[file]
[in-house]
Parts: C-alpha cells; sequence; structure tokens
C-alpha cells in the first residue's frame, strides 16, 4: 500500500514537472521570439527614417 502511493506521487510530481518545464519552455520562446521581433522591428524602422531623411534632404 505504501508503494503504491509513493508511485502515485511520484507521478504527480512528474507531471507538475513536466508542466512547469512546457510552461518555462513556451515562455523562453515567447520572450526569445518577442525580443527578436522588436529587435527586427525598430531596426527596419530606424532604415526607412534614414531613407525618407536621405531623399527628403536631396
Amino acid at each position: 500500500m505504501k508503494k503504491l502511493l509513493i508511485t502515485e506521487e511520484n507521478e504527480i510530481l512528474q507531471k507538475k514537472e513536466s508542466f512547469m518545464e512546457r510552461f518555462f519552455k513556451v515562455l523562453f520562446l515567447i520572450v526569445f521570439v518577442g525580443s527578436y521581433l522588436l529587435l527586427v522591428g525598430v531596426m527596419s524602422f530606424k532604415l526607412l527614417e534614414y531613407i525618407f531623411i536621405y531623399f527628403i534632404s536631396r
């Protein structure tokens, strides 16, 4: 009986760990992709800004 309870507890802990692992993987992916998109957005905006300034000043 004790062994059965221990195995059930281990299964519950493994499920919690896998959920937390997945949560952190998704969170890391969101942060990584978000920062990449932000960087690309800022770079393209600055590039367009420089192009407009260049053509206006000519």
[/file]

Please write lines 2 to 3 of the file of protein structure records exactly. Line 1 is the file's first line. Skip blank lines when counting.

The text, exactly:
Parts: C-alpha cells; sequence; structure tokens
C-alpha cells in the first residue's frame, strides 16, 4: 500500500514537472521570439527614417 502511493506521487510530481518545464519552455520562446521581433522591428524602422531623411534632404 505504501508503494503504491509513493508511485502515485511520484507521478504527480512528474507531471507538475513536466508542466512547469512546457510552461518555462513556451515562455523562453515567447520572450526569445518577442525580443527578436522588436529587435527586427525598430531596426527596419530606424532604415526607412534614414531613407525618407536621405531623399527628403536631396